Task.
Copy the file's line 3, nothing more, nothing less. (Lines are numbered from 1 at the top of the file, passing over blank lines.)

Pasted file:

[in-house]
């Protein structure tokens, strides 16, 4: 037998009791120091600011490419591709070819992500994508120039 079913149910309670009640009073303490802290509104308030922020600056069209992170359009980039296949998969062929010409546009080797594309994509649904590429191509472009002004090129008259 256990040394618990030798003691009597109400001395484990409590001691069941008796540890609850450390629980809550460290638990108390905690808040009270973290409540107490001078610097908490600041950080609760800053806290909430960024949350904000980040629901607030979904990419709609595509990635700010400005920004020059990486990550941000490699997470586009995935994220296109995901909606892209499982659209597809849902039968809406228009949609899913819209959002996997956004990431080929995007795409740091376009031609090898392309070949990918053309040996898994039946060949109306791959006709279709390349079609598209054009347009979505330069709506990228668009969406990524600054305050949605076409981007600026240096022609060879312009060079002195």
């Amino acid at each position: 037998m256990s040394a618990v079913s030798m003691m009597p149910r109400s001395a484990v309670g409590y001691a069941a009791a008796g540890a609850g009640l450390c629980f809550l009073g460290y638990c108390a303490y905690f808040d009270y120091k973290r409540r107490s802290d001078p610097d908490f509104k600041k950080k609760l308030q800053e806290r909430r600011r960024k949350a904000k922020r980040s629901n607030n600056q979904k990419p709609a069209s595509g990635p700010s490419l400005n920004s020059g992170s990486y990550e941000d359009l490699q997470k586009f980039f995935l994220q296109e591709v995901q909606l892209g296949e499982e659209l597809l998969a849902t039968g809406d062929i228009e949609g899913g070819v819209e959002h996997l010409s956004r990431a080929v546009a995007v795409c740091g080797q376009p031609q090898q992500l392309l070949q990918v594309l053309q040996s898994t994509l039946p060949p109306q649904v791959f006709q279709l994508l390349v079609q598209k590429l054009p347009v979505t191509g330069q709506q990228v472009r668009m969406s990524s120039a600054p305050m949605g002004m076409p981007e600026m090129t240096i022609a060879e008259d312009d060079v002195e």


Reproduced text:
């Amino acid at each position: 037998m256990s040394a618990v079913s030798m003691m009597p149910r109400s001395a484990v309670g409590y001691a069941a009791a008796g540890a609850g009640l450390c629980f809550l009073g460290y638990c108390a303490y905690f808040d009270y120091k973290r409540r107490s802290d001078p610097d908490f509104k600041k950080k609760l308030q800053e806290r909430r600011r960024k949350a904000k922020r980040s629901n607030n600056q979904k990419p709609a069209s595509g990635p700010s490419l400005n920004s020059g992170s990486y990550e941000d359009l490699q997470k586009f980039f995935l994220q296109e591709v995901q909606l892209g296949e499982e659209l597809l998969a849902t039968g809406d062929i228009e949609g899913g070819v819209e959002h996997l010409s956004r990431a080929v546009a995007v795409c740091g080797q376009p031609q090898q992500l392309l070949q990918v594309l053309q040996s898994t994509l039946p060949p109306q649904v791959f006709q279709l994508l390349v079609q598209k590429l054009p347009v979505t191509g330069q709506q990228v472009r668009m969406s990524s120039a600054p305050m949605g002004m076409p981007e600026m090129t240096i022609a060879e008259d312009d060079v002195e």